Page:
Do’s and don’ts when working with Alzheimer patients
Do’s in communicating with an Alzheimer patient
- Always keep a friendly, soft tone of voice even if you notice the patient is becoming somewhat aggressive in communication. It is the disease doing it, not the person.
- Always observe the non-verbal communication of the patient. For example, someone licking his/her lips frequently might be thirsty, but might not be able to express that verbally.
- Try to frequently discuss familiar things, events, people. Alzheimer patients struggle with great brain damages, so they need constant reminders about familiar things. Help the patient remember dear memories or talk about family members and events that represent a pleasant memory for the patient.
- Smile often when talking, and speak in a slow and calm manner
- Praise the person as soon as possible. This will help raising their self-confidence, which is extremely important for a person struggling with such a disease
- Be patient and wait for the answer. Patients with Alzheimer’s need time to process information and they need time to express themselves. Communication will not go as fast as with a healthy person, so just be patient.
- Maintaining eye contact while talking is important. This will help the patient assimilate better what you are talking about, and maintaining eye contact is a sign of friendliness and kindness in any communication.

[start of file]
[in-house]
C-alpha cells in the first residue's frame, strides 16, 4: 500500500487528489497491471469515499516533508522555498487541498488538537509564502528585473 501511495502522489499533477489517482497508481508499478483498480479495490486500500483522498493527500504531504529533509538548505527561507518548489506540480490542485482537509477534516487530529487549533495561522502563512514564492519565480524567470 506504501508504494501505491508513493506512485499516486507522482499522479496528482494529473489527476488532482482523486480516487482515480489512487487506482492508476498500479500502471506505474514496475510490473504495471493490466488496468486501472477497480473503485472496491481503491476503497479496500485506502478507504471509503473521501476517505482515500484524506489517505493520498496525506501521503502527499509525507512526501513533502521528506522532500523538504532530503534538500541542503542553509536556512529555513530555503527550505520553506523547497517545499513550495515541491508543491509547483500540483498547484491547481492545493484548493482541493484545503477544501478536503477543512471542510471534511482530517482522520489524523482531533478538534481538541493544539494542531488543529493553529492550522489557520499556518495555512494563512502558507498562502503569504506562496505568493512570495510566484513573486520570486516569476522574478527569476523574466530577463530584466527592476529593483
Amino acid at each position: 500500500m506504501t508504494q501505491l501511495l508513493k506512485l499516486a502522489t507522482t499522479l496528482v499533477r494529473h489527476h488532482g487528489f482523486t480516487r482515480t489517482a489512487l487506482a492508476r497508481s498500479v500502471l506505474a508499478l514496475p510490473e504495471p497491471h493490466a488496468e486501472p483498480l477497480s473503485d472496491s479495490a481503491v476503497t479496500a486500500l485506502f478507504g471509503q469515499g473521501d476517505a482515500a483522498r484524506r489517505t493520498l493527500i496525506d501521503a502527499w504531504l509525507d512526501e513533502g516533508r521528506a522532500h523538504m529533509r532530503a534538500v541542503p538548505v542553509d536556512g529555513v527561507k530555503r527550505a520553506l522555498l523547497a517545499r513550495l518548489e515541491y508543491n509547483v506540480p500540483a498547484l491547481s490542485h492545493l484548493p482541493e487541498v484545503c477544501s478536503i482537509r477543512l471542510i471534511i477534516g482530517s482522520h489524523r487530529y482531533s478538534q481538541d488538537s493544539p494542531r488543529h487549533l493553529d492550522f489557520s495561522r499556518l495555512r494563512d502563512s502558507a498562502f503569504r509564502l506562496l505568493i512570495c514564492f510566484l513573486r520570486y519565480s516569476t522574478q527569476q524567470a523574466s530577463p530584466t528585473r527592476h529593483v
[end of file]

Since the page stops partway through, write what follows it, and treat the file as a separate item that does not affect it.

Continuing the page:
Do not’s in communicating with an Alzheimer patient
- Arguing is the worst you can do. Alzheimer patients can easily become aggressive in their communication; there is no need to amplify this effect. Remember, you are the caregiver so you need to show understanding, calmness and patience
- Communicating while you are angry. When you are angry because the patient doesn’t seem to cooperate, it doesn’t help trying to communicate. Calm down and try explaining things again later.
- Using a demanding tone. This is not good for anyone. Show respect when you are talking to an Alzheimer’s patient and keep in mind that all that aggressiveness or inability to communicate is caused by the disease, and not by the person.
- Treating your patient like a child in communication. There is no need to use baby talk with your patient, but try to communicate the way you do with an adult.
- Using complex phrases. This is yet another mistake, because patients have a huge difficulty in understanding complex phrases, nuances in speaking or irony. Use simple and clear language, while waiting patiently for an answer.
If you or a loved one is living with Alzheimer’s disease, learn more about in-home Alzheimer’s care for a customized treatment plan.